Cameron and I (Alan) joined my brother-in-law and his family for a brief trip across the border into the northern Mexico city of Ciudad Juarez. Beth and Dayton stayed behind as there just wasn’t room for everyone to go and Beth really needed some rest and Dayton was a willing volunteer to stay behind to help us all fit into the truck.
Ciudad Juarez is right across the narrow Rio Grande River along the New Mexico, Texas, Mexico border. The metropolitan part of the city is right across from El Paso, Texas. It is one of the most violent cities (per capita) in the world. The first three months of 2010 averaged 38 murders per day. The rate has fallen some since those bloody days. This past weekend the local news reported 17 murders on Saturday and 18 on Sunday. On Saturday, a section of downtown street (a street we drove on both Saturday and Sunday) was closed in El Paso because of a shootout on the Juarez side of the river. Bullets were falling on the El Paso side during this gun battle so a section of the street in the U.S. was closed due to safety concerns. One stray bullet apparently found its way through a glass door and into a wooden door frame in a building belonging to the University of Texas El Paso (UTEP).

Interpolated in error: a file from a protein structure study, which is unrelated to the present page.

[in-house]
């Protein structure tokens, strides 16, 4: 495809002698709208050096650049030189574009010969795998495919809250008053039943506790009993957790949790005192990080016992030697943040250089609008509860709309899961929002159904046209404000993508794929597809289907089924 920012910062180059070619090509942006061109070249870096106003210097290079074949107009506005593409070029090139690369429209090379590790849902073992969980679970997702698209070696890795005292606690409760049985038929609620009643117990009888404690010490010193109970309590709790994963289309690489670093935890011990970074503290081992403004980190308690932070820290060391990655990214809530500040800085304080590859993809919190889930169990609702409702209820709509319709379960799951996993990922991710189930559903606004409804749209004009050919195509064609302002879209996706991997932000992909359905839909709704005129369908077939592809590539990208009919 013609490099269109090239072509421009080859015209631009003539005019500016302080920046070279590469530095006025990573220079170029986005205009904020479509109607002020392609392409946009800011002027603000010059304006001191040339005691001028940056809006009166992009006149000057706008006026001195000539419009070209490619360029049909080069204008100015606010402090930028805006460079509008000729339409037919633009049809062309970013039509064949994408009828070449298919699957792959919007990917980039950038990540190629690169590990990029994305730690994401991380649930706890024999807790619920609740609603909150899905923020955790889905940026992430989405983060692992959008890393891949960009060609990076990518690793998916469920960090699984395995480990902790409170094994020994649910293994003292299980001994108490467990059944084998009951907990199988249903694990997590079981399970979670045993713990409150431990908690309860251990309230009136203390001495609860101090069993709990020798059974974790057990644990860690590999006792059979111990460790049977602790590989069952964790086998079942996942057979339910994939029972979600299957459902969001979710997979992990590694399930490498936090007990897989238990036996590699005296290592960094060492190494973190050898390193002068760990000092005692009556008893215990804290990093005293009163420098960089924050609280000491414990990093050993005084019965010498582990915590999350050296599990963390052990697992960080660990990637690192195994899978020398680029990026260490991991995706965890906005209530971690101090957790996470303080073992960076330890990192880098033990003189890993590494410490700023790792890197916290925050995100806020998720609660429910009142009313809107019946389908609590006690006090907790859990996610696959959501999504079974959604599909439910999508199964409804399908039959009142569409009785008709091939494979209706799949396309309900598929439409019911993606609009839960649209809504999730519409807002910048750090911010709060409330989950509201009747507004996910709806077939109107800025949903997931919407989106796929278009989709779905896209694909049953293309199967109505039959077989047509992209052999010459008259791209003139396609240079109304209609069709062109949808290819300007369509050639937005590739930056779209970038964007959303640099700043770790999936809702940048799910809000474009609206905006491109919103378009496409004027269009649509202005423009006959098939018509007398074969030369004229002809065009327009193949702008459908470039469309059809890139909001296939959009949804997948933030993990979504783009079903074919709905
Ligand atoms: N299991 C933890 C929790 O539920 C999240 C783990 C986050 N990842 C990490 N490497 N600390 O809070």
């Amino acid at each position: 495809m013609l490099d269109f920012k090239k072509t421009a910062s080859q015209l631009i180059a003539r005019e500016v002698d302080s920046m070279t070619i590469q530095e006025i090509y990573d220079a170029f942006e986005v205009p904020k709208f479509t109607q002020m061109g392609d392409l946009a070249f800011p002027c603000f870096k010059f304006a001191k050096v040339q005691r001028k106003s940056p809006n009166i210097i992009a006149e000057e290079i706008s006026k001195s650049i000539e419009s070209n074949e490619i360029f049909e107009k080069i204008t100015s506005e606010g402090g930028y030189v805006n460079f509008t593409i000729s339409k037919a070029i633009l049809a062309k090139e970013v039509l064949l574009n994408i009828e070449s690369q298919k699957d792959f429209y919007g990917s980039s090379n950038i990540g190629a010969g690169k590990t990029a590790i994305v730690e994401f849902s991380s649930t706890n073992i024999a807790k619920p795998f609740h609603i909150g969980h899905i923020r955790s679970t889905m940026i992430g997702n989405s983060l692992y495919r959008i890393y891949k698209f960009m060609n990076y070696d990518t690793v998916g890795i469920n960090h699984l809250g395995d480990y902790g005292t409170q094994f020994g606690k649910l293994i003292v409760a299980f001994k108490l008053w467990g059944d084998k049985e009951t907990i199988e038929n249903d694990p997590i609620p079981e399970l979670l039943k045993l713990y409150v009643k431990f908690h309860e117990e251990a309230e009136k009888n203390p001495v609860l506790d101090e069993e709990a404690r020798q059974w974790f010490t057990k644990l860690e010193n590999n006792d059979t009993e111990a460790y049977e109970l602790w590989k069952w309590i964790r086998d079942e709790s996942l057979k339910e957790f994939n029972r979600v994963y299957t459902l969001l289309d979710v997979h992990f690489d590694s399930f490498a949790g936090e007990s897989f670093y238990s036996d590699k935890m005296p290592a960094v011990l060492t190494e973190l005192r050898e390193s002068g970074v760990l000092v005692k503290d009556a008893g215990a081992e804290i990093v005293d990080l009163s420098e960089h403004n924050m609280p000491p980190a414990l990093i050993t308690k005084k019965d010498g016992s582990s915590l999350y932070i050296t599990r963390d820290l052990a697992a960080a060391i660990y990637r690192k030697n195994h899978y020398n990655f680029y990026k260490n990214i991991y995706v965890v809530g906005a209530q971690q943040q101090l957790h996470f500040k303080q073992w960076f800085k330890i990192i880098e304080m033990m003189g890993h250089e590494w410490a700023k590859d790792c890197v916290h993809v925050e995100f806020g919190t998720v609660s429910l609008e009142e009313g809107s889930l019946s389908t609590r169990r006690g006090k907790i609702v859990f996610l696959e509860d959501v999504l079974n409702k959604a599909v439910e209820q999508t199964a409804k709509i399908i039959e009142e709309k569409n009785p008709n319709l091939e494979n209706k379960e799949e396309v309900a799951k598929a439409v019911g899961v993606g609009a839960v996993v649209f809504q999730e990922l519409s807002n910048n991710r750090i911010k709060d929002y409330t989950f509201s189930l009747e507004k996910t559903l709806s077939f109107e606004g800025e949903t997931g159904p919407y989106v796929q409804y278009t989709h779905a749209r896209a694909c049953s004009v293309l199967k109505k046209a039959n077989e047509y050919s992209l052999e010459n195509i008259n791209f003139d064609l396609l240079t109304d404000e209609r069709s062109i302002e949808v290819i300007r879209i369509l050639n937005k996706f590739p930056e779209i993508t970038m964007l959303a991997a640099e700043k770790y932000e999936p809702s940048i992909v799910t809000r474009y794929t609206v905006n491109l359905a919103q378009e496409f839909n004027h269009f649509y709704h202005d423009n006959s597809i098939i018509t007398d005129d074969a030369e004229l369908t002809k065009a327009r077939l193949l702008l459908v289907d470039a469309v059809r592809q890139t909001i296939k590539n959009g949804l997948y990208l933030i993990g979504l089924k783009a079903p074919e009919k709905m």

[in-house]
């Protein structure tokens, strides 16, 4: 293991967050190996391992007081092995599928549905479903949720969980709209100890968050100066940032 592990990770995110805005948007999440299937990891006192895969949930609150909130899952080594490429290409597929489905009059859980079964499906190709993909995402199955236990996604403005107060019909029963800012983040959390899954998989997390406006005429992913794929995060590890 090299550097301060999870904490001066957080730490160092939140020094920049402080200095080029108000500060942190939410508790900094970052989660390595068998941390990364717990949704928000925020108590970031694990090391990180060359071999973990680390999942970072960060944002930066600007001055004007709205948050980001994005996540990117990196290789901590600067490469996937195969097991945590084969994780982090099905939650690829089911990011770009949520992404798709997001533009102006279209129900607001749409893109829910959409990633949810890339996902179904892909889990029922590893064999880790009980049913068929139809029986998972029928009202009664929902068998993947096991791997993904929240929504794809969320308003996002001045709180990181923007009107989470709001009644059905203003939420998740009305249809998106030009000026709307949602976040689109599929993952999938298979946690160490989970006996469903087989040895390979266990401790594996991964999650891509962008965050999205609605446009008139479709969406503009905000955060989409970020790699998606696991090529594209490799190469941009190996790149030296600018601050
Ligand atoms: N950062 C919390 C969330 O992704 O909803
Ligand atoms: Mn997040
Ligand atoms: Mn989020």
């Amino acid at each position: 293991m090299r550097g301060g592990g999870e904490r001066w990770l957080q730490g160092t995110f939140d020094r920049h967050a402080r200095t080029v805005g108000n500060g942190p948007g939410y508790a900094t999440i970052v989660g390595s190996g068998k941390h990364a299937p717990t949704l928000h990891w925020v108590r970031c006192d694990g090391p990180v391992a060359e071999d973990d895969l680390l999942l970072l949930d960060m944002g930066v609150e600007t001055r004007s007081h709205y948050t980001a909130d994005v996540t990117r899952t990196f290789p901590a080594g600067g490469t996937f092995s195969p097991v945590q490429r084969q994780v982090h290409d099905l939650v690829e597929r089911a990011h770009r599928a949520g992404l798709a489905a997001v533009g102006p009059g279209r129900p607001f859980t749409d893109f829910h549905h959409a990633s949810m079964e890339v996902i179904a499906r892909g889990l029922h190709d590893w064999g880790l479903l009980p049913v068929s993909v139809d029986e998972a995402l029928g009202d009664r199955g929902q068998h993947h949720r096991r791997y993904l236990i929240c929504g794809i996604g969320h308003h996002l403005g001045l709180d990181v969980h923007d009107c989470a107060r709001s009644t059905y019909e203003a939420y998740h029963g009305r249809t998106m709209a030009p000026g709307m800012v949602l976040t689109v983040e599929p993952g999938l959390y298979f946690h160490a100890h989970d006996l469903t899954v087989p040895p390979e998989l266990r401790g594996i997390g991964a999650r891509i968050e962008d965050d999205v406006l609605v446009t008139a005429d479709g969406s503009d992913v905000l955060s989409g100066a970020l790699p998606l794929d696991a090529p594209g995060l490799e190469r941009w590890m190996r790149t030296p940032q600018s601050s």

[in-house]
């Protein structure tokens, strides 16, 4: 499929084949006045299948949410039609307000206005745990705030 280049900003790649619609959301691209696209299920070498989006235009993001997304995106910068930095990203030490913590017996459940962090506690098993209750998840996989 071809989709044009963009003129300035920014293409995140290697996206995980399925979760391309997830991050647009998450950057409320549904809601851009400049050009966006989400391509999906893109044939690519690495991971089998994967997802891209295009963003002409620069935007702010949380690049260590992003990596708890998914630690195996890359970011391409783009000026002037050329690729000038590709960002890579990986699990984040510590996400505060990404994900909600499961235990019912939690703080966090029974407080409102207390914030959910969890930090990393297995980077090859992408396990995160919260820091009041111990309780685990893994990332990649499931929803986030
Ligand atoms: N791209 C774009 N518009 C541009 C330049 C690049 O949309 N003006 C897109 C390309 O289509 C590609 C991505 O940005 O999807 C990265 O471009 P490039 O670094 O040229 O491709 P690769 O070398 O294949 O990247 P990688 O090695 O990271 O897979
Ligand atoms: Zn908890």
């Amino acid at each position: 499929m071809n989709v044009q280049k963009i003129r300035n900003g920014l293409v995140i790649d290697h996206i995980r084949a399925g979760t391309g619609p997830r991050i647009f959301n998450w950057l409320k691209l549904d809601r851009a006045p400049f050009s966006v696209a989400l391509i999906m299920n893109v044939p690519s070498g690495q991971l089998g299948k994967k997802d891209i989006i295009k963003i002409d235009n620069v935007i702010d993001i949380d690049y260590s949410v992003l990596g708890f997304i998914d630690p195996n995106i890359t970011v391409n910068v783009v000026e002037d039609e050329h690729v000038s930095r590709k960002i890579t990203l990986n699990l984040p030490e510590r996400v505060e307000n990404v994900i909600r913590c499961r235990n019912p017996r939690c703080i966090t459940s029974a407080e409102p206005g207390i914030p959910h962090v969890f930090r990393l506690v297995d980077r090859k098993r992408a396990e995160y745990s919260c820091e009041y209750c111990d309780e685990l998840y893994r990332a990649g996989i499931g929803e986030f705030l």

With that as a context, we drove to a more rural international crossing and basically approached the rural edge of Juarez from the south. We saw nothing alarming and the trip went well. We enjoyed a couple hours of sitting with the believers that Ken & Esme are ministering to and prayed with them. They are quite poor and have very little. They raise pigs to sell, chickens for eggs, and have very few other options for making any income. I don’t feel it is wise to share any photos with them in it or to mention them by name. The violence in Juarez comes in many forms and circulating a photo of them on the Internet could inadvertently make them a target in any number of ways. That might be a slight risk but it is best not to take that risk for them.
We heard a loud pop while we were chatting with them and Esme asked, “What was that?” One of our hosts said, “A gunshot.” We hoped it wasn’t anything to be concerned about. The trip was “routine” and there were no issues. We praised God for the safe experience and the opportunity to encourage the believers by our visit and prayer with them. It was definitely a highlight for us to be able to see this ministry in a very challenging part of Mexico.
Great pictures of that part of town…neat that you had that opportunity there. I've never been that close to the horse on the mountain before, it looks really neat! That's our preferred border crossing, too…crazy about all the violence there, isn't it? 😦 Sad…